JURY COMMENTS: This skillful adaptive reuse project successfully blends contextually with its neighbors while bringing vitality to the street. Its graphic liveliness emphasizes that libraries are the public space of this century.


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PROJECT: The Emerald Art Glass House
CLIENT: Withheld at Owner’s Request
PROJECT TEAM: Eric Fisher, AIA, LEED AP; Eli Rosenwasser; Anthony Meave, AIA
CONTRACTOR: Bob Zielinski

DESCRIPTION: The Emerald Art Glass House is a site-sensitive, cantilevered home for the owners of a glass company, floating above the manufacturing facility like a foreman’s shack.  The home’s industrial forms and steel siding relate to the factory below while a living roof helps connect the house visually to the slopes above, all while using what s often considered “wasted” space in a dense urban neighborhood.

JURY COMMENTS: This project takes “living above the shop” to a new extreme.  It’s industrial feel and grittiness recall Pittsburgh’s industrial past.  The architect has very skillfully turned “Pittsburgh steel” into a welcoming home.


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PROJECT: Mountbatten Nanotechnology Electronics Research Complex
CLIENT: University of Southampton
PROJECT TEAM: F. Jeffrey Murray, AIA, LEED AP; Adam May; Bob McDunn, AIA; Chris Radovic; Jason Chen
CONTRACTOR: Bovis Lend Lease Limited
PHOTOGRAPHER: Peter Cook, Photographer

DESCRIPTION: A simple concept for a complex program, the design offers a wide range of spatial experiences, both internally and externally.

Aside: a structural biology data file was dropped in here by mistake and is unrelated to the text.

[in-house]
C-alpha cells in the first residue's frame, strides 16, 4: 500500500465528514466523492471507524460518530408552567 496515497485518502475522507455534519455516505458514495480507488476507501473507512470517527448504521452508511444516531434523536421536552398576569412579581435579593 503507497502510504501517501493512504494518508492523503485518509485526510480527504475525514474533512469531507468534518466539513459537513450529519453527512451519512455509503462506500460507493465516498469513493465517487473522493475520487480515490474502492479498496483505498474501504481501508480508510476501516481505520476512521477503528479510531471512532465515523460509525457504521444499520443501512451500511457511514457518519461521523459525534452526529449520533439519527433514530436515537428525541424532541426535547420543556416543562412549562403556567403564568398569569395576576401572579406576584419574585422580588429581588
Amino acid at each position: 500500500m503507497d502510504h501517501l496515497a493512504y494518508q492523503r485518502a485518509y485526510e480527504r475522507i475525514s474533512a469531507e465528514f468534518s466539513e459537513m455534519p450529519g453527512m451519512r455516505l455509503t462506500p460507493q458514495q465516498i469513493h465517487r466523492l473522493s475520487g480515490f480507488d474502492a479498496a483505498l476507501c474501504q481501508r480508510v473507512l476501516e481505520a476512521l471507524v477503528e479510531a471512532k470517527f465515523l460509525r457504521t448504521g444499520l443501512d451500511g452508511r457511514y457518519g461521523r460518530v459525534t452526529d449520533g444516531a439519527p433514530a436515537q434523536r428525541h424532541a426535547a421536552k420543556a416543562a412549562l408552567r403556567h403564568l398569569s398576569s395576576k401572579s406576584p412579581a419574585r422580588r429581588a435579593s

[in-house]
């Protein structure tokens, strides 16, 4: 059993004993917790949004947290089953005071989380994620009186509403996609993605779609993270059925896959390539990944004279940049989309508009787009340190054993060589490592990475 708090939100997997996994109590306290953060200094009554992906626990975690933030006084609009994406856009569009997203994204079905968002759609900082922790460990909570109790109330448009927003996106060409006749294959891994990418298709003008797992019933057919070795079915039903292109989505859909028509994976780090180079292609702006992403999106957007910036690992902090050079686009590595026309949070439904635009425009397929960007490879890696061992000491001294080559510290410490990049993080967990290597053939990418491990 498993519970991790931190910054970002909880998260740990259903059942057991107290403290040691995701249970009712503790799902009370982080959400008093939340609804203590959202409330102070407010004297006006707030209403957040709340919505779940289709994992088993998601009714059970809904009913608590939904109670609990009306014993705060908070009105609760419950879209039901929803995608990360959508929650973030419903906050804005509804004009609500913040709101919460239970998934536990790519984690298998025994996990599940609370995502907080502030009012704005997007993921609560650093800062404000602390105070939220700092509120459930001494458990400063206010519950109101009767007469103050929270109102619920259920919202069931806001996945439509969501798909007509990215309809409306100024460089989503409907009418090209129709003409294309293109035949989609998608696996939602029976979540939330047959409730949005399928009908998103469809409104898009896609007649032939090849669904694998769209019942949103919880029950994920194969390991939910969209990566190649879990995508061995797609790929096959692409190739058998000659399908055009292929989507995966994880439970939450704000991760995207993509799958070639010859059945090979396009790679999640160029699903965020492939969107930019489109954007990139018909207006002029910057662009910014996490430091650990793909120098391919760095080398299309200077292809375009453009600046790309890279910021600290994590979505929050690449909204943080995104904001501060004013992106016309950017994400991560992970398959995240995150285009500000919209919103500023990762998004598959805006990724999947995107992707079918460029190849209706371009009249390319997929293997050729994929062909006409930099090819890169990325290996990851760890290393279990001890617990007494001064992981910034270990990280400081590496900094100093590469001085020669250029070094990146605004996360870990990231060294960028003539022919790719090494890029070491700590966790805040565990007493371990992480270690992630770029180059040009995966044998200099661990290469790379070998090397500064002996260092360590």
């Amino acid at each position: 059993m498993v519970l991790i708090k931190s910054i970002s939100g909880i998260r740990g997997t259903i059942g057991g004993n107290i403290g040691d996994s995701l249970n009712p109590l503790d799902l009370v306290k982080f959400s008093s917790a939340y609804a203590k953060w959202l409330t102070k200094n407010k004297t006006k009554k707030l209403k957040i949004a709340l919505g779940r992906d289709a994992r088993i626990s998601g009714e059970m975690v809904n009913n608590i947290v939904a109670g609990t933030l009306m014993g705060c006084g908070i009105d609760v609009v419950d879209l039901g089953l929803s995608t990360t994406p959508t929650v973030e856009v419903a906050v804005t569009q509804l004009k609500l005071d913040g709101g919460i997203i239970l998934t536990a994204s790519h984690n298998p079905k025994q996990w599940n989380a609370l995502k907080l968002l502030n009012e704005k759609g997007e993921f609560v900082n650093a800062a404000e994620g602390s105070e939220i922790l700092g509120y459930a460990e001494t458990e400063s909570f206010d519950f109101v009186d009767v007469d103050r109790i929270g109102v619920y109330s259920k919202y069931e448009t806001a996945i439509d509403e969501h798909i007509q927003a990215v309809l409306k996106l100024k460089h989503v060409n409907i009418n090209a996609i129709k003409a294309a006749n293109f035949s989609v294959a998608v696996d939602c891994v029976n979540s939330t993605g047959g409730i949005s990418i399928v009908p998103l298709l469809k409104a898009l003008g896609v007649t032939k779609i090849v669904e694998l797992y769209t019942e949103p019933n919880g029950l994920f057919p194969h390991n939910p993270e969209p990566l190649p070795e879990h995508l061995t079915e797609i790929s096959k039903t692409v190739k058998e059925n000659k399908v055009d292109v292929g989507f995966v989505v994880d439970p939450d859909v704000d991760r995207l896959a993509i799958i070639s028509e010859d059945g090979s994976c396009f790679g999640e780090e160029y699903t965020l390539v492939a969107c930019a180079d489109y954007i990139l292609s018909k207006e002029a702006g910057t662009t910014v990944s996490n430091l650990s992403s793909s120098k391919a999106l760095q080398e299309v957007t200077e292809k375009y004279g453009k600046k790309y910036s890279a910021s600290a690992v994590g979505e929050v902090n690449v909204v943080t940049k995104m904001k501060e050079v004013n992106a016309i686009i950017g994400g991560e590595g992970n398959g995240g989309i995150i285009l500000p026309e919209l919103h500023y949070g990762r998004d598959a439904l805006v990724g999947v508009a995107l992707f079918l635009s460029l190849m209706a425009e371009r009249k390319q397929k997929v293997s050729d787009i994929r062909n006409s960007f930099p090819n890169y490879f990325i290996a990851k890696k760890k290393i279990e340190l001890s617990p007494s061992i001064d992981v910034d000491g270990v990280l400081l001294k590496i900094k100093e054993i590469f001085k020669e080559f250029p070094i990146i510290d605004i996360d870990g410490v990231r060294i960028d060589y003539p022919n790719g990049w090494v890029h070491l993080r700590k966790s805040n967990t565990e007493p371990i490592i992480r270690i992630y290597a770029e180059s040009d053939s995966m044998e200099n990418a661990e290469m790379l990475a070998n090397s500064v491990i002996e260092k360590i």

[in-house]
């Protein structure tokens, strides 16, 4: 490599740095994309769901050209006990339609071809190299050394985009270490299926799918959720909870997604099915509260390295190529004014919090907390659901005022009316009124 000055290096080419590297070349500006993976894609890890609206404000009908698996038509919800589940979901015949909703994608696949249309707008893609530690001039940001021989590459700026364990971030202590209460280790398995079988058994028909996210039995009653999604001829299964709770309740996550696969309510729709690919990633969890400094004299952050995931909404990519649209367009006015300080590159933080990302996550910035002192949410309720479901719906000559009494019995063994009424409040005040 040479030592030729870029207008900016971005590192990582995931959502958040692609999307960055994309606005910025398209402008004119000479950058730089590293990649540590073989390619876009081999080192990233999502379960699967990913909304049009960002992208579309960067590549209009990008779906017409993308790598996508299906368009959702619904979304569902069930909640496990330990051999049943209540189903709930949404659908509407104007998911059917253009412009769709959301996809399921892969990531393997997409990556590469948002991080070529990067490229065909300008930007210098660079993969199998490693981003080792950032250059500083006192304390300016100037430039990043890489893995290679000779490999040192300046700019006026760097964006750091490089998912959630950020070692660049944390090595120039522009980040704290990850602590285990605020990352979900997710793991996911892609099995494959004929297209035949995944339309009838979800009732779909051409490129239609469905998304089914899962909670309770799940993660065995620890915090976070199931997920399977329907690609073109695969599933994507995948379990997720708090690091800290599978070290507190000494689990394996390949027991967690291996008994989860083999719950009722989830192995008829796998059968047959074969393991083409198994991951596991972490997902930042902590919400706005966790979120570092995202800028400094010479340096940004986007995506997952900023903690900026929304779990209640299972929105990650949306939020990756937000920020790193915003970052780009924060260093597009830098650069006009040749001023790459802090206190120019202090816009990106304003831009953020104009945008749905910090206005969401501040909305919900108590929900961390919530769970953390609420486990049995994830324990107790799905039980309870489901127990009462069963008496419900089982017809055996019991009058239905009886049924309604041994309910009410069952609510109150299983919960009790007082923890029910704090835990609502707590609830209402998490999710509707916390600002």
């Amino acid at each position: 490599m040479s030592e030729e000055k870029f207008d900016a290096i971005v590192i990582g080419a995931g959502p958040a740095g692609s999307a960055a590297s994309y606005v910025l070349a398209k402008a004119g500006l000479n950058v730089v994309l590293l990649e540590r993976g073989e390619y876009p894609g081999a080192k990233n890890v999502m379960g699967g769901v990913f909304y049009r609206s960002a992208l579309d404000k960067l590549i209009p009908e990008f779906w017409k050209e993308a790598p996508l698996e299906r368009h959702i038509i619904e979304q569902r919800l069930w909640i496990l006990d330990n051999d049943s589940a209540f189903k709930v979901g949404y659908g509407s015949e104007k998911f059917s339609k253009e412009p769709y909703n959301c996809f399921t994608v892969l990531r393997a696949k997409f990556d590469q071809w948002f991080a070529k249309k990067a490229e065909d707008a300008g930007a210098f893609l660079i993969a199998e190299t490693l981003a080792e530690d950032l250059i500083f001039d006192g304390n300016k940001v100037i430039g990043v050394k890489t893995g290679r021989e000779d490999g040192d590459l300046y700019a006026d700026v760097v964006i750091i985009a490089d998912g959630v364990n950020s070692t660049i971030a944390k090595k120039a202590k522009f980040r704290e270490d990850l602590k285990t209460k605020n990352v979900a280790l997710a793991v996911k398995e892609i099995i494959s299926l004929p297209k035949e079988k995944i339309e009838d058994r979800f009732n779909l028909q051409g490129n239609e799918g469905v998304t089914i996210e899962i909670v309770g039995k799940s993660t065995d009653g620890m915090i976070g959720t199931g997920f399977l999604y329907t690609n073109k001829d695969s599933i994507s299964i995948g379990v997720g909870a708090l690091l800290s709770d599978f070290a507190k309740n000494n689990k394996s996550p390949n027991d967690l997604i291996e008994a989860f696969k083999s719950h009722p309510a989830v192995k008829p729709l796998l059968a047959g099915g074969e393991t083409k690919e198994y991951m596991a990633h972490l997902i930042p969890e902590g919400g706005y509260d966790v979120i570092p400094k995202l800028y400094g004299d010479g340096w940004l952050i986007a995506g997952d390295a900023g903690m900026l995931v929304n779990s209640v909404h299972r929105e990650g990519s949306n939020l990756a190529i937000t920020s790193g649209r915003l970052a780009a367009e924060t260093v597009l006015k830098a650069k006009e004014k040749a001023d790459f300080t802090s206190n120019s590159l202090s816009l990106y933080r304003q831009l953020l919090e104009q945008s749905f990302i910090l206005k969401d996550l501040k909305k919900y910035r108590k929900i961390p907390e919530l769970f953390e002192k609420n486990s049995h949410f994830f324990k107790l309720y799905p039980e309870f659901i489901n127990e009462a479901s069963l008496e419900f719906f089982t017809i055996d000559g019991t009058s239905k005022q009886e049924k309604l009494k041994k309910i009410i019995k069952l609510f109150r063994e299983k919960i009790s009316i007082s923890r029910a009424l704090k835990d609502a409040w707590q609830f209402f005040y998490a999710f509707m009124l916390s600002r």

JURY COMMENTS: This is a beautiful and sculptural building made up of an amazing collage of parts that successfully coalesce into one structure.  The architect skillfully balanced those areas that needed to be open with those that needed to be closed and succeeded in creating an identity between those two dichotomies.


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ARCHITECTURE: Certificate of Merit

PROJECT: Erie Art Museum Addition and Renovation
CLIENT: John Vanco, Director
PROJECT TEAM: Anne Chen, AIA, LEED AP; Gary Carlough, AIA; Jonathan Golli; Matt Fineout;
Matthew Manzo; Stephen Mrdjenovich; Adam Beauliew; Jen Bee, AIA; Swee Hong Ng; Kyle Sawchuck
CONTRACTOR: Spaulding Banks Project Management
PHOTOGRAPHER: David Joseph Photography

DESCRIPTION: The renovation and expansion of the Erie Art Museum redefines the museum as a destination for the community.  Located in downtown Erie, the project provides new spaces for permanent and traveling exhibitions, a multipurpose performance and program space, a cafe, and an outdoor “living room/sculpture garden”, all fostering diverse programs.

JURY COMMENTS: Adding to the existing museum presented quite a challenge, which the architect successfully realized by wrapping a large arm around the building. This project is both contextual and a notable object building as an art museum should be.


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ARCHITECTURE: Certificate of Merit

PROJECT: Swanson School of Engineering / Mascaro Center for Sustainable Innovation
CLIENT: University of Pittsburgh
PROJECT TEAM: Gary Carlough, AIA; Jeff King, AIA; Mick McNutt, AIA; Jonathan Eggert, AIA; Justin Weaver; Kyle Sawchuck; Stephen Mrdjenovich
CONTRACTOR: Addition: Mascaro Construction Company, L.P.  Renovation: P.J. Dick Incorporated
PHOTOGRAPHER: Massery Photography, Inc.

DESCRIPTION: The goal of the project was to transform Benedum Hall, the 40-year old home to the School of Engineering, into a state-of-the-art facility emphasizing collaborative research efforts in the developing fields of nanotechnology and bioengineering.  To do so, 175,000 sf (seven stories) of laboratory, classroom, administrative, and library space were renovated, while simultaneously a 22,000 sf addition was designed and built to provide a new home for the Mascaro Center for Sustainable Innovation.

JURY COMMENTS: This addition is both brawny and very elegant.  The distinctive interior space works well with the outside and activates the building at the street level.


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ARCHITECTURE: Certificate of Merit

PROJECT: Three PNC Plaza
ARCHITECTURE FIRM: Gensler and Astorino
PROJECT TEAM: Beth Campbell, AIA; Doug Gensler, AIA; Steve Weindel, AIA; Hao Ko, AIA, LEED AP; Ben Tranel, AIA, LEED AP, Louis D. Astorino, FAIA
CONTRACTOR: P.J. Dick Incorporated